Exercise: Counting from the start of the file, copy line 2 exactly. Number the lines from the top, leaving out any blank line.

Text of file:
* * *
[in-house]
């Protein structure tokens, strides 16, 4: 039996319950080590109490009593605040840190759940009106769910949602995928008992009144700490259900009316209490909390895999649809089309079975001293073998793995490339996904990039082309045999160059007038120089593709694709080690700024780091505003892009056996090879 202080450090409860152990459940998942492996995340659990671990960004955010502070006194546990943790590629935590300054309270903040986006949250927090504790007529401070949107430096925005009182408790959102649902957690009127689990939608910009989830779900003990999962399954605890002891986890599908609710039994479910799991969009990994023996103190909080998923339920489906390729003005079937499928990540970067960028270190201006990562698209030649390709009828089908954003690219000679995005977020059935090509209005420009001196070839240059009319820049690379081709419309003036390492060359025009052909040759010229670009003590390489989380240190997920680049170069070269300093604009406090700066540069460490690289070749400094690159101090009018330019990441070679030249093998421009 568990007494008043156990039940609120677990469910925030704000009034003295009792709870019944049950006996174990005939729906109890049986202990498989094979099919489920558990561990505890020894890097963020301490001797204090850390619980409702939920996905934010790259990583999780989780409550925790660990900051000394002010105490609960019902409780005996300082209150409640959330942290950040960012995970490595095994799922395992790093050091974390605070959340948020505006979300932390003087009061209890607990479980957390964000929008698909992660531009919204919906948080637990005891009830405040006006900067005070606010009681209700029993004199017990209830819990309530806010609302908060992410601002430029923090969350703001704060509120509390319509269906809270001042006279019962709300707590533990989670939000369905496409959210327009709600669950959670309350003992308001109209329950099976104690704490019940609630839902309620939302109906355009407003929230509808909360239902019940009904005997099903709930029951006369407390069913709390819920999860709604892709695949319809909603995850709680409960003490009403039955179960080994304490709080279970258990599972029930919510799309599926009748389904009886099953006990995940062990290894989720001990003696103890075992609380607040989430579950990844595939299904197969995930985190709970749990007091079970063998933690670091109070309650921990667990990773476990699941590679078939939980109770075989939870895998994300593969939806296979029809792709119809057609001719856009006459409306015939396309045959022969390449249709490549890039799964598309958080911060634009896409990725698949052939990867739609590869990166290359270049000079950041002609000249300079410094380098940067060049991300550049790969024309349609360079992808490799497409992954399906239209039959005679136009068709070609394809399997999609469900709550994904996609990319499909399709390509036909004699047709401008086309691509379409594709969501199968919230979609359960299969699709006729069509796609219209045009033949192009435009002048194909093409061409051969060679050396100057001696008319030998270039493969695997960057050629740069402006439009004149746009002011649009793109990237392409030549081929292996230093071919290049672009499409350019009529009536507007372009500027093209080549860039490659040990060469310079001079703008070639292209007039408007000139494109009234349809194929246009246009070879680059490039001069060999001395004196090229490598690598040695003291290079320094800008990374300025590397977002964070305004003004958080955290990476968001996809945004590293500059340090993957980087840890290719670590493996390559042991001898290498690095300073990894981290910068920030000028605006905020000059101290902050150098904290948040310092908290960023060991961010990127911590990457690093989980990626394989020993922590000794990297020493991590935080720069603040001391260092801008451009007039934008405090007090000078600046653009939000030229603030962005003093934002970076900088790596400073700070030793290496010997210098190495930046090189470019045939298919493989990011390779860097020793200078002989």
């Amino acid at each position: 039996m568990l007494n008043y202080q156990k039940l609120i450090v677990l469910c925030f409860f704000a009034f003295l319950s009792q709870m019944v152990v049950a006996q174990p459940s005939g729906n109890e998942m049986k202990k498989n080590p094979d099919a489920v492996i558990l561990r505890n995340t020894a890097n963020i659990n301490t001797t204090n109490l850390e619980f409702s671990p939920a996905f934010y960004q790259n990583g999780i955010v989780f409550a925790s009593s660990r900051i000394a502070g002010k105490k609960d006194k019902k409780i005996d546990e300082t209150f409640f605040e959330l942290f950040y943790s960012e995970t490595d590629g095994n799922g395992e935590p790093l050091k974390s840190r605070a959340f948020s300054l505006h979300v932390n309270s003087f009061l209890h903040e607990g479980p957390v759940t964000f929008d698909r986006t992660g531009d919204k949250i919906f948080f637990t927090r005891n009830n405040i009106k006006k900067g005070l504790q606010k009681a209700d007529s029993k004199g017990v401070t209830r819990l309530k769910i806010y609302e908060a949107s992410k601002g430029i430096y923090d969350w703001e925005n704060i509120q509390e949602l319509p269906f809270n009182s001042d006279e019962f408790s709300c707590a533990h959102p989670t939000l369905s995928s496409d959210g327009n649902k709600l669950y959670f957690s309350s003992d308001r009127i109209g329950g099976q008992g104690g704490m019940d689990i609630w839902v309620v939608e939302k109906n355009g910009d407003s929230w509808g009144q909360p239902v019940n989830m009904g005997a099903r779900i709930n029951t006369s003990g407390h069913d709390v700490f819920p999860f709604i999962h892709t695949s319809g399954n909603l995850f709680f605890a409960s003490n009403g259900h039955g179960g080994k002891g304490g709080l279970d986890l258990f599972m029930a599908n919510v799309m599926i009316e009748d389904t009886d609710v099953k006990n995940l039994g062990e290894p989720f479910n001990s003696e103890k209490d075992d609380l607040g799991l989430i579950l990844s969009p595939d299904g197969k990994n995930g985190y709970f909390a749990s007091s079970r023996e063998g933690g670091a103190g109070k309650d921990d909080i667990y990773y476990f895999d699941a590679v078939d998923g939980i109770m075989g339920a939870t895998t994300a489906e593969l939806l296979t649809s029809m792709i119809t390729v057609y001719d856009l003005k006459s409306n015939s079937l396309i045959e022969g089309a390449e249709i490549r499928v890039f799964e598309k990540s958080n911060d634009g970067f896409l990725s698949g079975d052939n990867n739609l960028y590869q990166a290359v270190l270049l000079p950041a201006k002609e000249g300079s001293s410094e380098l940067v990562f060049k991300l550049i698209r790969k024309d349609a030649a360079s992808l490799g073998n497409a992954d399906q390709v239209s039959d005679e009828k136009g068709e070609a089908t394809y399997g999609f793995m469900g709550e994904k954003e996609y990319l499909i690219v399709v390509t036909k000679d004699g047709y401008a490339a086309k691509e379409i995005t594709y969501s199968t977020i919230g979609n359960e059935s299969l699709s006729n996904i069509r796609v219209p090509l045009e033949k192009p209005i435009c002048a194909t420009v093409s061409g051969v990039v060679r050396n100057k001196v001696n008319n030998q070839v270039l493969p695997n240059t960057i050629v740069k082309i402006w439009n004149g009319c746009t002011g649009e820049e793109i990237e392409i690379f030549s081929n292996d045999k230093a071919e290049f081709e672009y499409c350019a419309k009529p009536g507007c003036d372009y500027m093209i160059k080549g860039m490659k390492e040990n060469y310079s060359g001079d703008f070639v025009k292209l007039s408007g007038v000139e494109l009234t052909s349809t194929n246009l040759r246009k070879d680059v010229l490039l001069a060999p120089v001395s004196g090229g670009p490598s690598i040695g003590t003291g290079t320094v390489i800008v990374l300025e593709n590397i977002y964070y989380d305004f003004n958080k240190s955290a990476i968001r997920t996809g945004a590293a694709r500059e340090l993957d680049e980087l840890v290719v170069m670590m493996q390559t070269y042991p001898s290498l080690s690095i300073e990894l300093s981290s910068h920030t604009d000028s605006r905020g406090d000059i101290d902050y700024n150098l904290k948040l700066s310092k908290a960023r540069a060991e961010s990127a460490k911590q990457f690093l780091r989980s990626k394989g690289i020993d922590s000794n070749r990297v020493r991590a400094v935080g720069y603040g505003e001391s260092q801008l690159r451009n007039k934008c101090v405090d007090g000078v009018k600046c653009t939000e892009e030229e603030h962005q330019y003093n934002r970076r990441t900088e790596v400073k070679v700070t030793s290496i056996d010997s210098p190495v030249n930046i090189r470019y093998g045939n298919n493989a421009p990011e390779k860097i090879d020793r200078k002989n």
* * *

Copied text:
């Protein structure tokens, strides 16, 4: 039996319950080590109490009593605040840190759940009106769910949602995928008992009144700490259900009316209490909390895999649809089309079975001293073998793995490339996904990039082309045999160059007038120089593709694709080690700024780091505003892009056996090879 202080450090409860152990459940998942492996995340659990671990960004955010502070006194546990943790590629935590300054309270903040986006949250927090504790007529401070949107430096925005009182408790959102649902957690009127689990939608910009989830779900003990999962399954605890002891986890599908609710039994479910799991969009990994023996103190909080998923339920489906390729003005079937499928990540970067960028270190201006990562698209030649390709009828089908954003690219000679995005977020059935090509209005420009001196070839240059009319820049690379081709419309003036390492060359025009052909040759010229670009003590390489989380240190997920680049170069070269300093604009406090700066540069460490690289070749400094690159101090009018330019990441070679030249093998421009 568990007494008043156990039940609120677990469910925030704000009034003295009792709870019944049950006996174990005939729906109890049986202990498989094979099919489920558990561990505890020894890097963020301490001797204090850390619980409702939920996905934010790259990583999780989780409550925790660990900051000394002010105490609960019902409780005996300082209150409640959330942290950040960012995970490595095994799922395992790093050091974390605070959340948020505006979300932390003087009061209890607990479980957390964000929008698909992660531009919204919906948080637990005891009830405040006006900067005070606010009681209700029993004199017990209830819990309530806010609302908060992410601002430029923090969350703001704060509120509390319509269906809270001042006279019962709300707590533990989670939000369905496409959210327009709600669950959670309350003992308001109209329950099976104690704490019940609630839902309620939302109906355009407003929230509808909360239902019940009904005997099903709930029951006369407390069913709390819920999860709604892709695949319809909603995850709680409960003490009403039955179960080994304490709080279970258990599972029930919510799309599926009748389904009886099953006990995940062990290894989720001990003696103890075992609380607040989430579950990844595939299904197969995930985190709970749990007091079970063998933690670091109070309650921990667990990773476990699941590679078939939980109770075989939870895998994300593969939806296979029809792709119809057609001719856009006459409306015939396309045959022969390449249709490549890039799964598309958080911060634009896409990725698949052939990867739609590869990166290359270049000079950041002609000249300079410094380098940067060049991300550049790969024309349609360079992808490799497409992954399906239209039959005679136009068709070609394809399997999609469900709550994904996609990319499909399709390509036909004699047709401008086309691509379409594709969501199968919230979609359960299969699709006729069509796609219209045009033949192009435009002048194909093409061409051969060679050396100057001696008319030998270039493969695997960057050629740069402006439009004149746009002011649009793109990237392409030549081929292996230093071919290049672009499409350019009529009536507007372009500027093209080549860039490659040990060469310079001079703008070639292209007039408007000139494109009234349809194929246009246009070879680059490039001069060999001395004196090229490598690598040695003291290079320094800008990374300025590397977002964070305004003004958080955290990476968001996809945004590293500059340090993957980087840890290719670590493996390559042991001898290498690095300073990894981290910068920030000028605006905020000059101290902050150098904290948040310092908290960023060991961010990127911590990457690093989980990626394989020993922590000794990297020493991590935080720069603040001391260092801008451009007039934008405090007090000078600046653009939000030229603030962005003093934002970076900088790596400073700070030793290496010997210098190495930046090189470019045939298919493989990011390779860097020793200078002989």